# What's the difference between binomial regression and logistic regression?

I've always thought of logistic regression as simply a special case of binomial regression where the link function is the logistic function (instead of, say, a probit function).

From reading the answers on another question I had, though, it sounds like I might be confused, and there is a difference between logistic regression and binomial regression with a logistic link.

What's the difference?

Logistic regression is a binomial regression with the "logistic" link function:

$$g(p)=\log\left(\frac{p}{1-p}\right)=X\beta$$

Although I also think logistic regression is usually applied to binomial proportions rather than binomial counts.

• What do you mean by logistic regression being usually applied to proportions rather than counts? Suppose I'm trying to predict whether people will attend a party or not, and that for a particular party, I know that 9 people attended and 1 did not -- do you mean that logistic regression takes this as one training example (i.e., this party had a success rate of 0.9), while binomial regression with a link would take this as 10 training examples (9 successes, 1 failure)? – raegtin Jul 18 '11 at 1:35
• @raehtin - in both cases it would be $1$ sample/training case, with $(n_i,f_i)=(10,0.9)$ and $(n_i,x_i)=(10,9)$ respectively. The difference is the form of the mean and variance functions. For binomial, mean is $\mu_i=n_ip_i$, the canoncial link is now $\log\left(\frac{\mu_i}{n_i-\mu_i}\right)$ (also called the "natural parameter"), and the variance function is $V(\mu_i)=\frac{\mu_i(n_i-\mu_i)}{n_i}$ with dispersion parameter $\phi_i=1$. For logistic we have mean $\mu_i=p_i$, the above link, variance function of $V(\mu_i)=\mu_i(1-\mu_i)$ and dispersion equal to $\phi_i=\frac{1}{n_i}$. – probabilityislogic Jul 18 '11 at 15:18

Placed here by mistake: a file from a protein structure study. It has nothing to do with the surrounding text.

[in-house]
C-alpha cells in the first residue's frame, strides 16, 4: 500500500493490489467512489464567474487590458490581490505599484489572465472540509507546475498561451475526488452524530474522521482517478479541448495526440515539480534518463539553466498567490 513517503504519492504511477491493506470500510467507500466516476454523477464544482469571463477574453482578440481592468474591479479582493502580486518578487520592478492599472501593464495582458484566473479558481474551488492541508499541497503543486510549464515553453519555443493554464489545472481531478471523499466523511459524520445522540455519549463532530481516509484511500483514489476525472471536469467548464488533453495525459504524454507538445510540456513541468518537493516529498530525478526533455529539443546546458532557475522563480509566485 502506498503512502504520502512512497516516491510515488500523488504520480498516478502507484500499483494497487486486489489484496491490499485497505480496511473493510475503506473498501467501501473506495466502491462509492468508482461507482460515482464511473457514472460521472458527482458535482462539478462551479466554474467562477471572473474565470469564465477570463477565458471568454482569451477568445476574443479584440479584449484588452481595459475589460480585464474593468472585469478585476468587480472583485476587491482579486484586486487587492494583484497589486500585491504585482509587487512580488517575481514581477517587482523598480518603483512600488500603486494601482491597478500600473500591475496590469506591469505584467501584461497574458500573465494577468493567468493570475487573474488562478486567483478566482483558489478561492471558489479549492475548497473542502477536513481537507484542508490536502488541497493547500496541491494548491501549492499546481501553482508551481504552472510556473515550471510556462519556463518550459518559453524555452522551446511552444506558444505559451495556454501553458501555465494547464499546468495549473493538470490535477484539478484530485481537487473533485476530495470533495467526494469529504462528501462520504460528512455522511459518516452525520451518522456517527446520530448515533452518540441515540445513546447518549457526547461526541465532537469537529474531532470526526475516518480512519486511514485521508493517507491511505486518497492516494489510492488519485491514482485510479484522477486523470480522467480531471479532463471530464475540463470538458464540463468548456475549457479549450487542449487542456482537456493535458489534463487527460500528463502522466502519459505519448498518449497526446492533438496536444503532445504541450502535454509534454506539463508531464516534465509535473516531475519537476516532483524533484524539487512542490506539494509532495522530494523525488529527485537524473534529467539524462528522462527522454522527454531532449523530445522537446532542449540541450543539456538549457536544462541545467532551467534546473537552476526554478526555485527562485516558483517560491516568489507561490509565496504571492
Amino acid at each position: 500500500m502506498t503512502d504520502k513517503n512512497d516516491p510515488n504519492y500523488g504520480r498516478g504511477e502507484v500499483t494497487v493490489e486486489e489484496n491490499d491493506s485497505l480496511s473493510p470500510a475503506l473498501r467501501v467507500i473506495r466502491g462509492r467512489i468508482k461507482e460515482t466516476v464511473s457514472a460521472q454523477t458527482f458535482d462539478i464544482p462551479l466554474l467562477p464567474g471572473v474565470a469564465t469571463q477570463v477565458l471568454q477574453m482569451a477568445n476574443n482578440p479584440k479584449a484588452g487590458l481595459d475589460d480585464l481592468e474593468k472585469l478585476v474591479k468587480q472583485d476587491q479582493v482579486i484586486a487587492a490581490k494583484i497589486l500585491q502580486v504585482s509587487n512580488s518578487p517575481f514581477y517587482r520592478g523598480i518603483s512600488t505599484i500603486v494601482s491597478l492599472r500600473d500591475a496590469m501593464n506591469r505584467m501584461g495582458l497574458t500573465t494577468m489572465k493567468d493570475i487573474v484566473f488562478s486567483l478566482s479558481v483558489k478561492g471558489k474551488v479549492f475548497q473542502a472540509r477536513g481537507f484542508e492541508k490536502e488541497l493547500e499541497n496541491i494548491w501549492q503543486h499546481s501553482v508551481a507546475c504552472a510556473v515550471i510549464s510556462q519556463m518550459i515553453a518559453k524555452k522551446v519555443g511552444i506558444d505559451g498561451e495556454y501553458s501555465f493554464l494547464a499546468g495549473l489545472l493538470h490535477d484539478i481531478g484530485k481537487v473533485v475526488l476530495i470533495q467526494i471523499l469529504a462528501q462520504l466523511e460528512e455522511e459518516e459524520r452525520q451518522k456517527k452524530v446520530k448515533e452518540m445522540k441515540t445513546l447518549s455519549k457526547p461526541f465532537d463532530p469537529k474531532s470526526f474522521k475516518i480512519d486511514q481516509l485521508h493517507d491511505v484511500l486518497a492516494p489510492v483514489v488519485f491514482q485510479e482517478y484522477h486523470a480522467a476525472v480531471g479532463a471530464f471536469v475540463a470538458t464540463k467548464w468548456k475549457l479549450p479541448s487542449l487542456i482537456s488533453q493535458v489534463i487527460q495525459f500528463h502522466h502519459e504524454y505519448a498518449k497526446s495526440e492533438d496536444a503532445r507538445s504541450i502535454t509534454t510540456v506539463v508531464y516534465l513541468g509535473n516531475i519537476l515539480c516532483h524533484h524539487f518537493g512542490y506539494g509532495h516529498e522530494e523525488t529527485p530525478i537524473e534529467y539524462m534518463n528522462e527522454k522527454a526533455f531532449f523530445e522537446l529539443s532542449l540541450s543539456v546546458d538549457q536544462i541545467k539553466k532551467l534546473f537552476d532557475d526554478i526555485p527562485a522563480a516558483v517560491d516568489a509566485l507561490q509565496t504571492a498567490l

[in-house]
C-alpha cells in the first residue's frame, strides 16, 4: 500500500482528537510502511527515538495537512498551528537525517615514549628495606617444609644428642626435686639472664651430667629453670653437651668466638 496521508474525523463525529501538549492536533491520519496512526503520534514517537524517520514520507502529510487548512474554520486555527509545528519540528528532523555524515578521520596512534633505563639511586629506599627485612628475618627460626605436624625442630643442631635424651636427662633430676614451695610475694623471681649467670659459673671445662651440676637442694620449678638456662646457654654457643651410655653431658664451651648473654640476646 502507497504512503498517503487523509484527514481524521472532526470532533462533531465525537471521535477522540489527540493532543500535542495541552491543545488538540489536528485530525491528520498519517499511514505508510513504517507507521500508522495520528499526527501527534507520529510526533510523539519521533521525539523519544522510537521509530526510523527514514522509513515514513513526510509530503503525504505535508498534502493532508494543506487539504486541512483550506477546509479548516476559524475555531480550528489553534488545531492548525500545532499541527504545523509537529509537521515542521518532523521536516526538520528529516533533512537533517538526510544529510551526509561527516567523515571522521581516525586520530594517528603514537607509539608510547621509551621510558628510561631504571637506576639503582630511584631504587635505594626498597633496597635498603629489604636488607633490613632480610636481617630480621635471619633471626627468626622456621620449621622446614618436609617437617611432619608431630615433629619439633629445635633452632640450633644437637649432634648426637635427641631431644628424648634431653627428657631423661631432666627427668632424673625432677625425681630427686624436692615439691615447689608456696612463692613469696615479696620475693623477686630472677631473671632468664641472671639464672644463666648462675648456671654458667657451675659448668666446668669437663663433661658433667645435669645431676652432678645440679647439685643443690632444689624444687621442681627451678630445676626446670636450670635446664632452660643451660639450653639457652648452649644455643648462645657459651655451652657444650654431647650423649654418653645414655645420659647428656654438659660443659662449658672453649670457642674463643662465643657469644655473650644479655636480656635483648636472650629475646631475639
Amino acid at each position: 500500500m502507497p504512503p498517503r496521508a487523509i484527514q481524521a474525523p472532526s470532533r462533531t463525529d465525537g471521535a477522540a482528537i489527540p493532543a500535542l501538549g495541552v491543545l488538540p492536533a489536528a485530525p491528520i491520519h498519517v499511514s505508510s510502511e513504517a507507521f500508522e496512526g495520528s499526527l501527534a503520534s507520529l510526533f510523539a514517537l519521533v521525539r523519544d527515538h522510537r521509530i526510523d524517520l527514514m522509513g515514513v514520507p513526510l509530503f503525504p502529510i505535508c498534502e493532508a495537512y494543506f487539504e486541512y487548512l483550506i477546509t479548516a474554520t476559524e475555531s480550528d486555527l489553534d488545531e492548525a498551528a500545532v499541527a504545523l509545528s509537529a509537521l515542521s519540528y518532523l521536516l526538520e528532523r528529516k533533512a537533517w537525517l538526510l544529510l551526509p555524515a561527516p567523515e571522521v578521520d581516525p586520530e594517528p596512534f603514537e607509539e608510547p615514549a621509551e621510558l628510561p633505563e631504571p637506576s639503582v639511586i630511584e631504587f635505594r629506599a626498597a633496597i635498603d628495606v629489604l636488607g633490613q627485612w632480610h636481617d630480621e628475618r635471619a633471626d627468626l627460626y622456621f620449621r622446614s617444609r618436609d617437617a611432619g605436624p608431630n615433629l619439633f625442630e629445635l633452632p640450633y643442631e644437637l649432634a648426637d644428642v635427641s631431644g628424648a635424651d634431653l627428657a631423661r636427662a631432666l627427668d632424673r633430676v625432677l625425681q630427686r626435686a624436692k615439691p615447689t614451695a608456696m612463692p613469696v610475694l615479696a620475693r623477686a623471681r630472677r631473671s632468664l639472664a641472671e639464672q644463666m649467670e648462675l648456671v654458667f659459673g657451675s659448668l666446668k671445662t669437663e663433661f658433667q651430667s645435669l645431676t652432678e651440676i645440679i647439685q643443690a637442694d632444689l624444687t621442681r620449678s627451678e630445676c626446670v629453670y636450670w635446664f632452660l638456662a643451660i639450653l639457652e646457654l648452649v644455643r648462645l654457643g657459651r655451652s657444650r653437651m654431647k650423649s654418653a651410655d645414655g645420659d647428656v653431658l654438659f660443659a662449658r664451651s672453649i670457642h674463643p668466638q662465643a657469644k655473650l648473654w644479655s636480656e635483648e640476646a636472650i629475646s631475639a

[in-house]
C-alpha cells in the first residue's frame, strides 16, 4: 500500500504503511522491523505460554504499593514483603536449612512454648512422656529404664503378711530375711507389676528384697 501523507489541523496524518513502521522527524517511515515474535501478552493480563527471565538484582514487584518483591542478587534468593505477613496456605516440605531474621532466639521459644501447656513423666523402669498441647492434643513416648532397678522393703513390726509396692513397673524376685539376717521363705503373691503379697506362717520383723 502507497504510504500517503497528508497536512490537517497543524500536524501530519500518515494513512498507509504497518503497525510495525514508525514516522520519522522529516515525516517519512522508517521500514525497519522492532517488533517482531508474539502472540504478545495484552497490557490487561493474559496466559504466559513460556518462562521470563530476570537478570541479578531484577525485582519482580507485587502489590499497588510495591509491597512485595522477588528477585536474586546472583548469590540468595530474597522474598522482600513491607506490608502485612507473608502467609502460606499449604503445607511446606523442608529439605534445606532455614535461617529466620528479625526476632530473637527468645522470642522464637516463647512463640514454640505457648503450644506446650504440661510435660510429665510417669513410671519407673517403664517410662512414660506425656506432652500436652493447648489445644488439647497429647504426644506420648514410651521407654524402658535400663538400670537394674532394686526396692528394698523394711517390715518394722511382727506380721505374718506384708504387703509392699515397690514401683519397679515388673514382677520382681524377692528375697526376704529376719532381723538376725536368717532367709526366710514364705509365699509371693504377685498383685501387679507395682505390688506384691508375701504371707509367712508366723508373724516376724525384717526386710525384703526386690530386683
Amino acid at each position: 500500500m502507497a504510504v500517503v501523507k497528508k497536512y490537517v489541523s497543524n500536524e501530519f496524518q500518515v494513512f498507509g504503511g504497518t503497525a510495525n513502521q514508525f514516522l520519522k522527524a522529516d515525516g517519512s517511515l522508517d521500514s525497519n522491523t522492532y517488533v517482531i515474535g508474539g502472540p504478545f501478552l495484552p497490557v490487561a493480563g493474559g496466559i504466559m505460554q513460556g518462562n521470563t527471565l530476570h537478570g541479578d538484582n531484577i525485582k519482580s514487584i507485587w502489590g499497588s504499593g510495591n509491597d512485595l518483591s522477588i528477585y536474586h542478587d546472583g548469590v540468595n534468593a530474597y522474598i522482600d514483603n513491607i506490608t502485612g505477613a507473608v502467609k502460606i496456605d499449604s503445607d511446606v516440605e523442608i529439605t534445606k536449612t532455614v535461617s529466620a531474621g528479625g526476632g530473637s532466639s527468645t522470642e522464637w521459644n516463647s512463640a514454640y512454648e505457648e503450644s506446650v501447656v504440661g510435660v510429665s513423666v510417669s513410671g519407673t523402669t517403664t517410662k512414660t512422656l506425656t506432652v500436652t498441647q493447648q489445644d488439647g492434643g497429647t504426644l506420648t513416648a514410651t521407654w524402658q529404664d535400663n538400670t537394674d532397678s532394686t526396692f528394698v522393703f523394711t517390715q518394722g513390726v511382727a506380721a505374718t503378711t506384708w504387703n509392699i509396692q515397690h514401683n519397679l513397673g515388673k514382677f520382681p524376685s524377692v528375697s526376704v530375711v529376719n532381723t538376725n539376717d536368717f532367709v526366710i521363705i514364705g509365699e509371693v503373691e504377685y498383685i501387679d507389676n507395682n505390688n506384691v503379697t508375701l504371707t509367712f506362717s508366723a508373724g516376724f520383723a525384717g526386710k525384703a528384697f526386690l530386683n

• With logistic, the $n_i$ is separated out from the mean and variance functions, so can be more easily taken into account via weighting – probabilityislogic Jul 18 '11 at 15:20
• Ah, got it, I think I see. Does this mean that they produce equivalent results (simply arrived at from a different way)? – raegtin Jul 19 '11 at 19:39
• @raegtin - I think so. The GLM weights, $w_{i}^{2}=\frac{1}{\phi_i V(\mu_i)[g'(\mu_i)]^{2}}$, are equal in both cases, and the link function produces the same logit value. So as long as the X variables are also the same, then it should give the same results. – probabilityislogic Jul 20 '11 at 12:38

Binomial regression is any type of GLM using a binomial mean-variance relationship where the variance is given by $\mbox{var}(Y) = \hat{Y}(1-\hat{Y})$. In logistic regression the $\hat{Y} = \mbox{logit}^{-1}(\mathbf{X}\hat{\beta})=1/(1-\exp{(\mathbf{X}\hat{\beta})})$ with the logit function said to be a "link" function. However a general class of binomial regression models can be defined with any type of link function, even functions outputting a range outside of $[0,1]$. For instance, probit regression takes a link of the inverse normal CDF, relative risk regression takes as a link the log function, and additive risk models take the identity link model.